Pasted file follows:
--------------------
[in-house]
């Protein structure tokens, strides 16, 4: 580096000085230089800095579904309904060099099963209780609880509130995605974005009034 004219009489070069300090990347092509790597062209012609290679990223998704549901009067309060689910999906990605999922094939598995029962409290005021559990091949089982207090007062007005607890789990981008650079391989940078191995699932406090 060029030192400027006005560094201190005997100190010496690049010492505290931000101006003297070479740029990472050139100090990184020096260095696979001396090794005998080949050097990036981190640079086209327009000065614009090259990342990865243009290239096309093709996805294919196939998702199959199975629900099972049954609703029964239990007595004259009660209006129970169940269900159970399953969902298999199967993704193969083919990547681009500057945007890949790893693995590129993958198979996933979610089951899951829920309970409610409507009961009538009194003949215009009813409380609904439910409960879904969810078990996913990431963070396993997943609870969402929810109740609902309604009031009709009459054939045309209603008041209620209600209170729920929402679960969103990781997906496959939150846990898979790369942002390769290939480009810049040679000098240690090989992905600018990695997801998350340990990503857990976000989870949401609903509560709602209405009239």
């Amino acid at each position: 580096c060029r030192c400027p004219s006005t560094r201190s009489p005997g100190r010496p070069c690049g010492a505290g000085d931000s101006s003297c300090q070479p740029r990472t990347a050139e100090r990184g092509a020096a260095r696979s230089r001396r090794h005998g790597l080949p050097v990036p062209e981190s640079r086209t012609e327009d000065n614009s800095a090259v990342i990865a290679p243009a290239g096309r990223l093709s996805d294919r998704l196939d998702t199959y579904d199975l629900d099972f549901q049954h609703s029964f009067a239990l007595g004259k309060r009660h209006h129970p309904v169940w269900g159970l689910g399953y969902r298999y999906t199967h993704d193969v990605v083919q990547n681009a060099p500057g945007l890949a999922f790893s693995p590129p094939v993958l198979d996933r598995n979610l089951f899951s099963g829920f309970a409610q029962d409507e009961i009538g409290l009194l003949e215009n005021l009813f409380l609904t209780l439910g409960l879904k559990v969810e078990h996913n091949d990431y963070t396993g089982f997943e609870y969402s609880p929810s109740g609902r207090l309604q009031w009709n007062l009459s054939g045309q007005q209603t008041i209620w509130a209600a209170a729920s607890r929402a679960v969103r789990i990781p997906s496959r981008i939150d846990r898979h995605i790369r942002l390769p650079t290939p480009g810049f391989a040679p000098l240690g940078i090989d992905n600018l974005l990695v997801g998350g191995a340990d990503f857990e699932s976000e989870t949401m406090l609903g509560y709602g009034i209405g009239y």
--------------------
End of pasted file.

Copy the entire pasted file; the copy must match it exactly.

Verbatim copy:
[in-house]
């Protein structure tokens, strides 16, 4: 580096000085230089800095579904309904060099099963209780609880509130995605974005009034 004219009489070069300090990347092509790597062209012609290679990223998704549901009067309060689910999906990605999922094939598995029962409290005021559990091949089982207090007062007005607890789990981008650079391989940078191995699932406090 060029030192400027006005560094201190005997100190010496690049010492505290931000101006003297070479740029990472050139100090990184020096260095696979001396090794005998080949050097990036981190640079086209327009000065614009090259990342990865243009290239096309093709996805294919196939998702199959199975629900099972049954609703029964239990007595004259009660209006129970169940269900159970399953969902298999199967993704193969083919990547681009500057945007890949790893693995590129993958198979996933979610089951899951829920309970409610409507009961009538009194003949215009009813409380609904439910409960879904969810078990996913990431963070396993997943609870969402929810109740609902309604009031009709009459054939045309209603008041209620209600209170729920929402679960969103990781997906496959939150846990898979790369942002390769290939480009810049040679000098240690090989992905600018990695997801998350340990990503857990976000989870949401609903509560709602209405009239």
């Amino acid at each position: 580096c060029r030192c400027p004219s006005t560094r201190s009489p005997g100190r010496p070069c690049g010492a505290g000085d931000s101006s003297c300090q070479p740029r990472t990347a050139e100090r990184g092509a020096a260095r696979s230089r001396r090794h005998g790597l080949p050097v990036p062209e981190s640079r086209t012609e327009d000065n614009s800095a090259v990342i990865a290679p243009a290239g096309r990223l093709s996805d294919r998704l196939d998702t199959y579904d199975l629900d099972f549901q049954h609703s029964f009067a239990l007595g004259k309060r009660h209006h129970p309904v169940w269900g159970l689910g399953y969902r298999y999906t199967h993704d193969v990605v083919q990547n681009a060099p500057g945007l890949a999922f790893s693995p590129p094939v993958l198979d996933r598995n979610l089951f899951s099963g829920f309970a409610q029962d409507e009961i009538g409290l009194l003949e215009n005021l009813f409380l609904t209780l439910g409960l879904k559990v969810e078990h996913n091949d990431y963070t396993g089982f997943e609870y969402s609880p929810s109740g609902r207090l309604q009031w009709n007062l009459s054939g045309q007005q209603t008041i209620w509130a209600a209170a729920s607890r929402a679960v969103r789990i990781p997906s496959r981008i939150d846990r898979h995605i790369r942002l390769p650079t290939p480009g810049f391989a040679p000098l240690g940078i090989d992905n600018l974005l990695v997801g998350g191995a340990d990503f857990e699932s976000e989870t949401m406090l609903g509560y709602g009034i209405g009239y």